Demand Policies: Energy Consumption Takes Time

John Dimitropoulos, University of Sussex

Although time has been recognised as an important factor determining patterns of consumption, its importance for energy use has only recently been appreciated. Time scarcity can drive consumption decisions and therefore influence energy consumption in many ways.

Using elements of household production theory, as developed by Gary Becker, this paper explores the implications for household energy consumption under constrained time. Demand for energy is derived from demand for energy services that are produced within the household. Household production is then optimised subject to inequality constraints that reveal three insightful cases for potential allocation of time and income. Under assumptions, the non-linear optimisation problem is then aggregated across consumers and stretched over stages of economic development. Becker’s framework depicts successfully the well-documented historical path of employment, leisure and consumption as capital accumulates in a growing economy.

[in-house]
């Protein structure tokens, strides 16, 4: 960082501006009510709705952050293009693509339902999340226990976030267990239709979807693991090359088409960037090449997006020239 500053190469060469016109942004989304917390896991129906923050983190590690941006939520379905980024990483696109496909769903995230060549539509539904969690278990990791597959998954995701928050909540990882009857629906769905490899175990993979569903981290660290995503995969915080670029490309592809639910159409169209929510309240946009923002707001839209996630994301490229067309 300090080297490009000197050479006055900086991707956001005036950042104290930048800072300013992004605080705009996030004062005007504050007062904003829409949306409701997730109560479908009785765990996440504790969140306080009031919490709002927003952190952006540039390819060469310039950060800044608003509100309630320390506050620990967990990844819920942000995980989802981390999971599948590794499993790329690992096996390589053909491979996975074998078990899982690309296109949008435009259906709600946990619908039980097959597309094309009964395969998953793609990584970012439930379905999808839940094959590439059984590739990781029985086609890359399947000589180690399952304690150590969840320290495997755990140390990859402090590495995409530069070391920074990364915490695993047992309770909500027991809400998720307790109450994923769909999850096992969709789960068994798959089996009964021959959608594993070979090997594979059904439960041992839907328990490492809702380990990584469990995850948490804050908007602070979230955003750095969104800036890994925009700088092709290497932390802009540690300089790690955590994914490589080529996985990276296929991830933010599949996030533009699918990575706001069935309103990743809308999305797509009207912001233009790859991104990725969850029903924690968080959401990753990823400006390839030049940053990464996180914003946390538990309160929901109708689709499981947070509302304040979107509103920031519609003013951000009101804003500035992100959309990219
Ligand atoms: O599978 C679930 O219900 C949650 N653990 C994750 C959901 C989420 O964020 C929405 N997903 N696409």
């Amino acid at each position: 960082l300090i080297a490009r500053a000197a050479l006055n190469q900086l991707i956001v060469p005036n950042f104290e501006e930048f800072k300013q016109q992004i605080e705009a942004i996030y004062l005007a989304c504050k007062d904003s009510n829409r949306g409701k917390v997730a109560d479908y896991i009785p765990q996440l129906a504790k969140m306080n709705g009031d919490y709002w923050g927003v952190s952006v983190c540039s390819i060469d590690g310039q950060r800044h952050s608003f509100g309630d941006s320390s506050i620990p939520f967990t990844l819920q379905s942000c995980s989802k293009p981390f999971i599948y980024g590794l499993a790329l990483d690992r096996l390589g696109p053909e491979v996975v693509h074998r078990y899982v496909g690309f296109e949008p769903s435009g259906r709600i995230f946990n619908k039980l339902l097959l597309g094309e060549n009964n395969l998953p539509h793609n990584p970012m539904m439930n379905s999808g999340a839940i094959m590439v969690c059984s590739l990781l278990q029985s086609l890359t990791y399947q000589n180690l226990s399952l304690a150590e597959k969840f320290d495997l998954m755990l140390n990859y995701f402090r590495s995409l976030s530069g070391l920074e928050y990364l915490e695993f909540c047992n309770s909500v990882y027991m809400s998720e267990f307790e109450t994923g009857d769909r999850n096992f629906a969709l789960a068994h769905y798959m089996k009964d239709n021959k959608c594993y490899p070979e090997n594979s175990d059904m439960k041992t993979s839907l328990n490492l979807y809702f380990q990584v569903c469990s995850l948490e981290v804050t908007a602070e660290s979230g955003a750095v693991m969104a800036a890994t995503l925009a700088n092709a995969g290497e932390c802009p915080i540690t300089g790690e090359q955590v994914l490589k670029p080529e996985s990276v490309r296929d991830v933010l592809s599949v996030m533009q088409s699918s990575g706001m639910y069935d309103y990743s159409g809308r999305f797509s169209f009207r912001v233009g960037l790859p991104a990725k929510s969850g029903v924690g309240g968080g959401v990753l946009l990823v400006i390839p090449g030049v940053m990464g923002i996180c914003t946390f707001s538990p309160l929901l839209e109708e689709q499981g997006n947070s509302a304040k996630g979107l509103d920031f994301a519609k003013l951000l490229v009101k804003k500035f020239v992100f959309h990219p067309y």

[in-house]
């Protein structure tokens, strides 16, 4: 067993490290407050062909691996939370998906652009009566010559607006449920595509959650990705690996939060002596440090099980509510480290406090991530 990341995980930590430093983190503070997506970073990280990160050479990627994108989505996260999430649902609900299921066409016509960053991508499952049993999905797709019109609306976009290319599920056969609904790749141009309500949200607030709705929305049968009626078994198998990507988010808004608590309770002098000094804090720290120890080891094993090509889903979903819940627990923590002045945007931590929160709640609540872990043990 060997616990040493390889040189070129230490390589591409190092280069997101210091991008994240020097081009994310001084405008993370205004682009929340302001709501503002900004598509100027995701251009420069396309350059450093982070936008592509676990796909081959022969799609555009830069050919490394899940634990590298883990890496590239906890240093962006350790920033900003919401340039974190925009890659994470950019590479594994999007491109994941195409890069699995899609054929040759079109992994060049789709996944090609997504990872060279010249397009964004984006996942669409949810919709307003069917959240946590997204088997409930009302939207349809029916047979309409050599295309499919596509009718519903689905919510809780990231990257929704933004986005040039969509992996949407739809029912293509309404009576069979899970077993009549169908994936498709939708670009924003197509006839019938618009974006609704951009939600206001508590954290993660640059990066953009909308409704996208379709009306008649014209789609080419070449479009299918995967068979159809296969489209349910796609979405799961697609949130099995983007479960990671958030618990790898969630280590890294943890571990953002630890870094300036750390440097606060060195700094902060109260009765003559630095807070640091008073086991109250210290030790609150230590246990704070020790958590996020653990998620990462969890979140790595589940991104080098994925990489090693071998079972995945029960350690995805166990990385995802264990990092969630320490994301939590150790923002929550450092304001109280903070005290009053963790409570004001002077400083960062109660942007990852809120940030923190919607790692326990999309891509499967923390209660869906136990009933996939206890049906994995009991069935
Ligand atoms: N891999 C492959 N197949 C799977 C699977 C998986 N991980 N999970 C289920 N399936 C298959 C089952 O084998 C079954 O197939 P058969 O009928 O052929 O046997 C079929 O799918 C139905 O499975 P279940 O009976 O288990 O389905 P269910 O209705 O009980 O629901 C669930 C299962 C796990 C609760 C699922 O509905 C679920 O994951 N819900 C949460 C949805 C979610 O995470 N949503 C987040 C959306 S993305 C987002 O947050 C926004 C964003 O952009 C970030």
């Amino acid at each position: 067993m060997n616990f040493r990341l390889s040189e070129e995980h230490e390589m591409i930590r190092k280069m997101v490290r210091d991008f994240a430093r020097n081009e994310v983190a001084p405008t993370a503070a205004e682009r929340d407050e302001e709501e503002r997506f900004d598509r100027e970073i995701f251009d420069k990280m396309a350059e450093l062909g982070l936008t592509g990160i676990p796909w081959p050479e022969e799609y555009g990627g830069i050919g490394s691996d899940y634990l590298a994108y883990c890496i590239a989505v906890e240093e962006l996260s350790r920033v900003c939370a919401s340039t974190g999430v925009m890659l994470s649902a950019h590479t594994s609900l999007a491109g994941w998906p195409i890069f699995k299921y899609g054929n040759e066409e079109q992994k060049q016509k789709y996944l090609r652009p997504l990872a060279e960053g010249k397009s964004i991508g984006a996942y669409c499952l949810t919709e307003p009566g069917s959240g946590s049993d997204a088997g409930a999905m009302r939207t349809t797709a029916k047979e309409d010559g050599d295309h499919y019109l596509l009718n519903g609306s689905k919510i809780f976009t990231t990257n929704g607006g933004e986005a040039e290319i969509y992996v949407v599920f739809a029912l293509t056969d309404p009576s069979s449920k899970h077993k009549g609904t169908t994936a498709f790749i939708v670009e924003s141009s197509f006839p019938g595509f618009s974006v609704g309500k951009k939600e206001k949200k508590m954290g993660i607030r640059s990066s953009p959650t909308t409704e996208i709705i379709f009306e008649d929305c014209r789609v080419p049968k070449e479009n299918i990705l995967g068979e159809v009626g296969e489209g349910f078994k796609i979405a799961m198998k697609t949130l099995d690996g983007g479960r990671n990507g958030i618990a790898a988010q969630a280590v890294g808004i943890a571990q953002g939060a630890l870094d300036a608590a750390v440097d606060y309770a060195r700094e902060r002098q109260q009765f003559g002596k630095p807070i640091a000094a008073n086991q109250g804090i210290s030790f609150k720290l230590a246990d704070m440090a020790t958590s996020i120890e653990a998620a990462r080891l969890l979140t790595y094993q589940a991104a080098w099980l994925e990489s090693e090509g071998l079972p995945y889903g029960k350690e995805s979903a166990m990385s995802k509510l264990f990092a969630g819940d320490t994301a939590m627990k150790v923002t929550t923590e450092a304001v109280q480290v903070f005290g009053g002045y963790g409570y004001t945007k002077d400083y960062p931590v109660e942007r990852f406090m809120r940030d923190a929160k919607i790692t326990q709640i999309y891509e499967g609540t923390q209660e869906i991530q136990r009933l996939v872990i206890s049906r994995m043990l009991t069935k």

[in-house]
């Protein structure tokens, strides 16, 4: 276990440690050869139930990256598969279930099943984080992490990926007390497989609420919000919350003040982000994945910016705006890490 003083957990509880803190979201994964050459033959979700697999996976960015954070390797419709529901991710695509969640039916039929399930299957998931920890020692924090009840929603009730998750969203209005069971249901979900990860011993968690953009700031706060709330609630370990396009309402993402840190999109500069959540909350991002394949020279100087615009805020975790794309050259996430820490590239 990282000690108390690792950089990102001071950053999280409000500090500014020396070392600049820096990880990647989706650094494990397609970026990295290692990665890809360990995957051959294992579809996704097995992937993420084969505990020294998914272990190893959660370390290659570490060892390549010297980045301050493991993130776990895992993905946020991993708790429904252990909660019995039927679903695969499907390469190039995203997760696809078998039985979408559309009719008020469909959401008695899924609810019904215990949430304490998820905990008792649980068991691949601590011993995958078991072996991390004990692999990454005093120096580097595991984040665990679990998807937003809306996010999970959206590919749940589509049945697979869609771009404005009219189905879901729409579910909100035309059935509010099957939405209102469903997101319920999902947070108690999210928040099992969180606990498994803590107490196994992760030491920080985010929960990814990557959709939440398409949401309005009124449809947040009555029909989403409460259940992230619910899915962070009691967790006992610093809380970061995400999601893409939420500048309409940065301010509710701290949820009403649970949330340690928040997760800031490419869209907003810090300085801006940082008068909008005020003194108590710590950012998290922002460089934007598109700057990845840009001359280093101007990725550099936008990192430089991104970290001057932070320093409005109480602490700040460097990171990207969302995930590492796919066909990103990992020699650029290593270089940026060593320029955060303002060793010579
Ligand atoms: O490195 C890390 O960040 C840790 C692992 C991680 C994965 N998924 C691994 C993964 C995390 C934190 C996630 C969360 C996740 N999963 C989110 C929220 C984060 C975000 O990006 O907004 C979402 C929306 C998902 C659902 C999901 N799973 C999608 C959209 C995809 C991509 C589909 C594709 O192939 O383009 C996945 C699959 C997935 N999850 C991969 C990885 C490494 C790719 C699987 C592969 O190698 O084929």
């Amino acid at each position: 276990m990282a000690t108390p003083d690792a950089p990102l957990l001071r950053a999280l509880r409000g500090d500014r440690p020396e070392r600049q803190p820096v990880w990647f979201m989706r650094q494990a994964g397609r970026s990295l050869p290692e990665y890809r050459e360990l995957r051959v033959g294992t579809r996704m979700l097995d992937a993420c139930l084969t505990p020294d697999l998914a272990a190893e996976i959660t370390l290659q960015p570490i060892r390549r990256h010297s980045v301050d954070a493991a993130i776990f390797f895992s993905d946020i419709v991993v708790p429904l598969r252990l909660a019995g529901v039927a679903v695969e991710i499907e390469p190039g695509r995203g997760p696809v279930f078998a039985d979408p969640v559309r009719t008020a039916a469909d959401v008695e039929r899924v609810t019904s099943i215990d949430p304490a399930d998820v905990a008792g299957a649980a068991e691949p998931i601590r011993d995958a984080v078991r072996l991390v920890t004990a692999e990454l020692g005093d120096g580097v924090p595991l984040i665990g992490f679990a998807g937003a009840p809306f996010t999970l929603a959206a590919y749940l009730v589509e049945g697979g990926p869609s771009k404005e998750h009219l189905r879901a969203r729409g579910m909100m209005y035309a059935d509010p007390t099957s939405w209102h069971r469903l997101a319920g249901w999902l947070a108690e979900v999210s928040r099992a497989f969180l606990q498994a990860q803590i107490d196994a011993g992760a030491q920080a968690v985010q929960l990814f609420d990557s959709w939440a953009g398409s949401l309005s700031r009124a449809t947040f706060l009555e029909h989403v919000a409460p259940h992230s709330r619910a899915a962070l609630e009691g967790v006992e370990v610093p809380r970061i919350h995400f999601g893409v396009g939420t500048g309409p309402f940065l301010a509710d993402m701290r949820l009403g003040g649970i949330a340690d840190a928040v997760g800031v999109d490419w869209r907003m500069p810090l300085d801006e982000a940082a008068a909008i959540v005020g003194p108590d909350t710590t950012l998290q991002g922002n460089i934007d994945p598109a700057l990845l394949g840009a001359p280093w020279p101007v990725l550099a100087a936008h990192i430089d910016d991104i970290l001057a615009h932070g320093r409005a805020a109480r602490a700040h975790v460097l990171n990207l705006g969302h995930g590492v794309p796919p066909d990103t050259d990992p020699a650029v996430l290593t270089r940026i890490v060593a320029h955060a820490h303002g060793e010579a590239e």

In addition, a characteristics model, as suggested by Lancaster (1971), is implemented for an energy service. Analysis followed by an illustrative example in characteristics space exhibits that time scarcity can impose preferences that oppose the traditional income-driven choice in energy consumption. It is shown that under constrained time, increases in energy consumption can also derive from the need to save time.

Finally, the impacts of technological changes that are followed by welfare gains in energy consumption, also known as rebound effects, are obtained from technology enriched demand functions for energy services. This outcome provides insights into the causes of rebound effects from improvements in both energy and time saving technology. Both of these effects can contribute to increased energy demand.


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